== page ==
Evidence-Based Policy Mistakes

Kaushik Basu at Project Syndicate: “… it is important to recognize that data alone are not enough to determine future expectations or policies. While there is certainly value in collecting data (via, for example, randomized control trials), there is also a need for deductive and inductive reasoning, guided by common sense – and not just on the part of experts. By dismissing the views and opinions of ordinary people, economists may miss out on crucial insights.

People’s everyday experiences provide huge amounts of potentially useful information. While a common-sense approach based on individual experience is not the most “scientific,” it should not be dismissed out of hand. A meteorologist might detect a coming storm by plugging data from myriad sources – atmospheric sensors, weather balloons, radar, and satellites – into complex computer models. But that doesn’t mean that the sight of gathering clouds in the sky is not also a legitimate sign that one might need an umbrella – even if the weather forecast promises sunshine.

Intuition and common sense have been critical to our evolution. After all, had humans not been able to draw reasonably accurate conclusions about the world through experience or observation, we wouldn’t have survived as a species.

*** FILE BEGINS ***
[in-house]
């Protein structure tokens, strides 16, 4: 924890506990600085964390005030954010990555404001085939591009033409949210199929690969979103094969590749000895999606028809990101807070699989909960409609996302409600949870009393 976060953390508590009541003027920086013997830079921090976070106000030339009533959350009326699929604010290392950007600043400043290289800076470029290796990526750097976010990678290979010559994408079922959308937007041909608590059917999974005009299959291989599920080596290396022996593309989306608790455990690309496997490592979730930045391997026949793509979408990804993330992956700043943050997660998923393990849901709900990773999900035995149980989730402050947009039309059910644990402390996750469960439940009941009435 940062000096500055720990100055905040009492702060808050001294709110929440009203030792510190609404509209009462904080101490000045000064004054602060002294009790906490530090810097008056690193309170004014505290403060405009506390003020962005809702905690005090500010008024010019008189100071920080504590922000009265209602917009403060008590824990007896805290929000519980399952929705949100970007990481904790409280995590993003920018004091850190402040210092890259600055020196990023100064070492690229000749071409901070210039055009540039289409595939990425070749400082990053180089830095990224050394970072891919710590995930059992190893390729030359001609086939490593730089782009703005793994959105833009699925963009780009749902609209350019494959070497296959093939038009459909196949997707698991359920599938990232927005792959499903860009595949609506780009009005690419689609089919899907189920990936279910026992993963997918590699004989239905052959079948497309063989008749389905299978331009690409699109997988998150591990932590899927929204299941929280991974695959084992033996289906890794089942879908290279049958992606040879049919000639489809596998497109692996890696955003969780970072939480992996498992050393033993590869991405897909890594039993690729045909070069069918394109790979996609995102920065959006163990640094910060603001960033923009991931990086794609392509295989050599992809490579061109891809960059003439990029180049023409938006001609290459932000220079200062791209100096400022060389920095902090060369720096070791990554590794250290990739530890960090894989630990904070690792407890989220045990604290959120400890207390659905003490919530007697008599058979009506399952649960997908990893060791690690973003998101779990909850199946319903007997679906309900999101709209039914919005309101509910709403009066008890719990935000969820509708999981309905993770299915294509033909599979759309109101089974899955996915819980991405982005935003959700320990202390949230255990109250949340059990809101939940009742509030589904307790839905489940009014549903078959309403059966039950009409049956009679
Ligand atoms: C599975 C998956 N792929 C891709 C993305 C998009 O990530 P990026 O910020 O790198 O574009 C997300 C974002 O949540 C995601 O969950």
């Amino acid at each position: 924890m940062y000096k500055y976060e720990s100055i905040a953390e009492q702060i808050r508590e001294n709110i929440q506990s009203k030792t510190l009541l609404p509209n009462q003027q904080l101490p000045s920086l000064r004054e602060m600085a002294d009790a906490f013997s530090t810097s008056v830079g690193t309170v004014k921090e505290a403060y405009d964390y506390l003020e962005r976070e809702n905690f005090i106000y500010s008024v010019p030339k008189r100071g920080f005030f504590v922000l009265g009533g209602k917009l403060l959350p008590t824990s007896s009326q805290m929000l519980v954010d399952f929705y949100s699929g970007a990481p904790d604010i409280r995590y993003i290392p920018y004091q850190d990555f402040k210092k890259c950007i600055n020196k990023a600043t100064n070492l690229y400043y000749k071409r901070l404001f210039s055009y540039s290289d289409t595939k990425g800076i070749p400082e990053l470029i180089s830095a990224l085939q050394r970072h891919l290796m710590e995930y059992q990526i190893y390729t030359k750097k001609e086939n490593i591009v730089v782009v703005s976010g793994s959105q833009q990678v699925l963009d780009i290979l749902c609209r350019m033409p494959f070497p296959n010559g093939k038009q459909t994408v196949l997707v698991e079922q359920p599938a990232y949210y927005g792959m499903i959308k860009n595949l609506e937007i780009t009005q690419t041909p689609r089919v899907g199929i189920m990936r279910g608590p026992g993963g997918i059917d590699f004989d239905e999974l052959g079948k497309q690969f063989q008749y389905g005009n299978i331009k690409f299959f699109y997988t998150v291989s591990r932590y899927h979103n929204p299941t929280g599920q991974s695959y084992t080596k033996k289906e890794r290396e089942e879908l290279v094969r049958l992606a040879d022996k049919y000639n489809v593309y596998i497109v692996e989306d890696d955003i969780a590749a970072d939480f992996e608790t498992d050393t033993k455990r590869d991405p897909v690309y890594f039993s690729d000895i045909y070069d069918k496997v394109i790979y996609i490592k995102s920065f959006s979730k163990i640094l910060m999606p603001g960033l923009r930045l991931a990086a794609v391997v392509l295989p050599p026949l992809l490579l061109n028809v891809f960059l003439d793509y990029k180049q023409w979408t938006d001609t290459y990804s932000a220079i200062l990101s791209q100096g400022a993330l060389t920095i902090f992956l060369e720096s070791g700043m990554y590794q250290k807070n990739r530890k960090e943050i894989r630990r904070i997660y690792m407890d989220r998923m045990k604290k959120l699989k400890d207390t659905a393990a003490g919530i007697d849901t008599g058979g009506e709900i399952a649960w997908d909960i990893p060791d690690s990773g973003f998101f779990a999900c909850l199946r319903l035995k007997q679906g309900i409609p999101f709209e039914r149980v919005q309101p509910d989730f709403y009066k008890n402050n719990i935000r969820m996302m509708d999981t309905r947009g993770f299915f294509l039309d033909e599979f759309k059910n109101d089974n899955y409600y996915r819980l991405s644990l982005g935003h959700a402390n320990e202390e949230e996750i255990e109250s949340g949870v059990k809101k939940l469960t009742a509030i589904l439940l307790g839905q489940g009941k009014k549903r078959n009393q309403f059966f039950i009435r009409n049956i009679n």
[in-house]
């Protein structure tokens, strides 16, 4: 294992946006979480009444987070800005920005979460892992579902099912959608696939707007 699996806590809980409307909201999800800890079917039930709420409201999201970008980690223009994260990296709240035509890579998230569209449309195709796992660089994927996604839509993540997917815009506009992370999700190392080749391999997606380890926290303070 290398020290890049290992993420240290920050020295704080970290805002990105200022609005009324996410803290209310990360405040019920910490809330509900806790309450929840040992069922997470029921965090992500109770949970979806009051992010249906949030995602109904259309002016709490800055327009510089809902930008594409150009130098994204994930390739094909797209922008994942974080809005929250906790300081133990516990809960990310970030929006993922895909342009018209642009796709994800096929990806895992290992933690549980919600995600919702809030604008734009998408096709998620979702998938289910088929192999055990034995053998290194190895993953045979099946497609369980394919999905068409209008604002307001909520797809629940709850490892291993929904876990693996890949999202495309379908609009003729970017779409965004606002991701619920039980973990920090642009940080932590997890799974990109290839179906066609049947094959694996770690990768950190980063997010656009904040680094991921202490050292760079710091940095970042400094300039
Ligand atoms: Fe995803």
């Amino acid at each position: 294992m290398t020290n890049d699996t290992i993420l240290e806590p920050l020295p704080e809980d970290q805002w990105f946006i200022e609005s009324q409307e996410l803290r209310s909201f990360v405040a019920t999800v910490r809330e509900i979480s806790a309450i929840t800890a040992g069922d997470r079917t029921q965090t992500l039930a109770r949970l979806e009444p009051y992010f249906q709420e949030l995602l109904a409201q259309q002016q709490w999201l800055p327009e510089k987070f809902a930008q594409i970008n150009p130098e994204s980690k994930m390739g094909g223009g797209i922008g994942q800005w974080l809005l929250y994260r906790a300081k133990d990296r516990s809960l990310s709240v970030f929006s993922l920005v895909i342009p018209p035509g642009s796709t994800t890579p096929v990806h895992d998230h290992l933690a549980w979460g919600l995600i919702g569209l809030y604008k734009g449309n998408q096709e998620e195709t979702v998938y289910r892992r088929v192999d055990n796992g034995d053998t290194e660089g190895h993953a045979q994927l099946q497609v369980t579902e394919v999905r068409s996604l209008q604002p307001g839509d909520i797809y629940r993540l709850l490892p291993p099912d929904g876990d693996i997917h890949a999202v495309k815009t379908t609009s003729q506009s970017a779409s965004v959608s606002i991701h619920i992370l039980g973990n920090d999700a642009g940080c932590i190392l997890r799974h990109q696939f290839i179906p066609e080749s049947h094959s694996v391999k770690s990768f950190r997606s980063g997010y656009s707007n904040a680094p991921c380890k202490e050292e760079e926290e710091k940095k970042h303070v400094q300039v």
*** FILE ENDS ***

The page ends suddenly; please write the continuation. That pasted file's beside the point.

The development of more systematic approaches to scientific inquiry has not diminished the need for such intuitive reasoning. In fact, there are important and not obvious truths that are best deduced using pure reason.

Consider the Pythagorean Theorem, which establishes the relation among the three sides of a right triangle. If all conclusions had to be reached by combing through large data sets, Pythagoras, who is believed to have devised the theorem’s first proof, would have had to measure a huge number of right triangles. In any case, critics would likely argue that he had looked at a biased sample, because all of the triangles examined were collected from the Mediterranean region.

Inductive reasoning, too, is vital to reach certain kinds of knowledge. We “know” that an apple will not remain suspended in mid-air, because we have seen so many objects fall. But such reasoning is not foolproof. As Bertrand Russell pointed out, “The man who has fed the chicken every day throughout its life at last wrings its neck instead, showing that more refined views as to the uniformity of nature would have been useful to the chicken.”

Of course, many policymakers – not just the likes of Erdoğan and Trump – make bad decisions not because of a misunderstanding of the evidence, but because they prefer to pursue politically expedient measures that benefit their benefactors or themselves. In such cases, exposing the inappropriateness of their supposed evidence may be the only option.

But, for the rest, the imperative must be to advocate for a more comprehensive approach, in which leaders use “reasoned intuition” to draw effective conclusions based on hard data. Only then will the age of effective evidence-based policymaking really begin….(More)”.